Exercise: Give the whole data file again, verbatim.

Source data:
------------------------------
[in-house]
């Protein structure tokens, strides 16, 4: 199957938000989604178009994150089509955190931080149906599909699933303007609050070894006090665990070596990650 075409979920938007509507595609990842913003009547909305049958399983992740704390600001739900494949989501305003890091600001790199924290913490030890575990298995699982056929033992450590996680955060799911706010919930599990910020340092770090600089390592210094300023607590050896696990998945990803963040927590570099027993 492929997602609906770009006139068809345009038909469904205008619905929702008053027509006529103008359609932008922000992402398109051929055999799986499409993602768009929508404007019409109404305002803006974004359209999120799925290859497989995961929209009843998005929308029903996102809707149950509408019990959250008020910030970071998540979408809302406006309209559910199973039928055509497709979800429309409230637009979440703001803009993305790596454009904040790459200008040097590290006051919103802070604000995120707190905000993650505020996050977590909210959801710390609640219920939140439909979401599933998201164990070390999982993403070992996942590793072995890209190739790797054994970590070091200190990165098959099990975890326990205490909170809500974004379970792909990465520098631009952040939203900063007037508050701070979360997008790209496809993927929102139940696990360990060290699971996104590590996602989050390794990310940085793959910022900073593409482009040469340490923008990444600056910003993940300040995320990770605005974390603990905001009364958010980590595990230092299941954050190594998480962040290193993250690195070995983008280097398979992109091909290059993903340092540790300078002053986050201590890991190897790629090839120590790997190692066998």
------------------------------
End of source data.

[in-house]
């Protein structure tokens, strides 16, 4: 199957938000989604178009994150089509955190931080149906599909699933303007609050070894006090665990070596990650 075409979920938007509507595609990842913003009547909305049958399983992740704390600001739900494949989501305003890091600001790199924290913490030890575990298995699982056929033992450590996680955060799911706010919930599990910020340092770090600089390592210094300023607590050896696990998945990803963040927590570099027993 492929997602609906770009006139068809345009038909469904205008619905929702008053027509006529103008359609932008922000992402398109051929055999799986499409993602768009929508404007019409109404305002803006974004359209999120799925290859497989995961929209009843998005929308029903996102809707149950509408019990959250008020910030970071998540979408809302406006309209559910199973039928055509497709979800429309409230637009979440703001803009993305790596454009904040790459200008040097590290006051919103802070604000995120707190905000993650505020996050977590909210959801710390609640219920939140439909979401599933998201164990070390999982993403070992996942590793072995890209190739790797054994970590070091200190990165098959099990975890326990205490909170809500974004379970792909990465520098631009952040939203900063007037508050701070979360997008790209496809993927929102139940696990360990060290699971996104590590996602989050390794990310940085793959910022900073593409482009040469340490923008990444600056910003993940300040995320990770605005974390603990905001009364958010980590595990230092299941954050190594998480962040290193993250690195070995983008280097398979992109091909290059993903340092540790300078002053986050201590890991190897790629090839120590790997190692066998």